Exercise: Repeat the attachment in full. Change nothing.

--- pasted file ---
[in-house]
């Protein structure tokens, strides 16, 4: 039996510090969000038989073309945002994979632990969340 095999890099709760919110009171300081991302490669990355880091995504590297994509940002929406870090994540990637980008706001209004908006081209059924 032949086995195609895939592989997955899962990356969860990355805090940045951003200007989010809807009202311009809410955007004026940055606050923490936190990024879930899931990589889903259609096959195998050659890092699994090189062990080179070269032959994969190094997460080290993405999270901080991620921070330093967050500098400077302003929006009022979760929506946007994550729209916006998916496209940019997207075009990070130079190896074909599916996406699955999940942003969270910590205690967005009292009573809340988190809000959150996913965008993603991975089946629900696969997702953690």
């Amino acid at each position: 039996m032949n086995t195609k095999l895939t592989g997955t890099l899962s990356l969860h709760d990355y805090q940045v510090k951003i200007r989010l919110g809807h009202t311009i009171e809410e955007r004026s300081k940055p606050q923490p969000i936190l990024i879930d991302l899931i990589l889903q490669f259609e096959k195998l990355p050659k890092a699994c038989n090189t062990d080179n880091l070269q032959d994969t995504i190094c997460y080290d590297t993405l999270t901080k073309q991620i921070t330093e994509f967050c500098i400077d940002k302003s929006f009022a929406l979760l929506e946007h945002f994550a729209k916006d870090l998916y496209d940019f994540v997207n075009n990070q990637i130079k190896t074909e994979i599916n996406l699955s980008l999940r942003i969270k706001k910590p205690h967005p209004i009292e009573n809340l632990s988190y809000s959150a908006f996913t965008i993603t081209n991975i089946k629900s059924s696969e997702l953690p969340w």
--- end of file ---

[in-house]
């Protein structure tokens, strides 16, 4: 039996510090969000038989073309945002994979632990969340 095999890099709760919110009171300081991302490669990355880091995504590297994509940002929406870090994540990637980008706001209004908006081209059924 032949086995195609895939592989997955899962990356969860990355805090940045951003200007989010809807009202311009809410955007004026940055606050923490936190990024879930899931990589889903259609096959195998050659890092699994090189062990080179070269032959994969190094997460080290993405999270901080991620921070330093967050500098400077302003929006009022979760929506946007994550729209916006998916496209940019997207075009990070130079190896074909599916996406699955999940942003969270910590205690967005009292009573809340988190809000959150996913965008993603991975089946629900696969997702953690």
């Amino acid at each position: 039996m032949n086995t195609k095999l895939t592989g997955t890099l899962s990356l969860h709760d990355y805090q940045v510090k951003i200007r989010l919110g809807h009202t311009i009171e809410e955007r004026s300081k940055p606050q923490p969000i936190l990024i879930d991302l899931i990589l889903q490669f259609e096959k195998l990355p050659k890092a699994c038989n090189t062990d080179n880091l070269q032959d994969t995504i190094c997460y080290d590297t993405l999270t901080k073309q991620i921070t330093e994509f967050c500098i400077d940002k302003s929006f009022a929406l979760l929506e946007h945002f994550a729209k916006d870090l998916y496209d940019f994540v997207n075009n990070q990637i130079k190896t074909e994979i599916n996406l699955s980008l999940r942003i969270k706001k910590p205690h967005p209004i009292e009573n809340l632990s988190y809000s959150a908006f996913t965008i993603t081209n991975i089946k629900s059924s696969e997702l953690p969340w």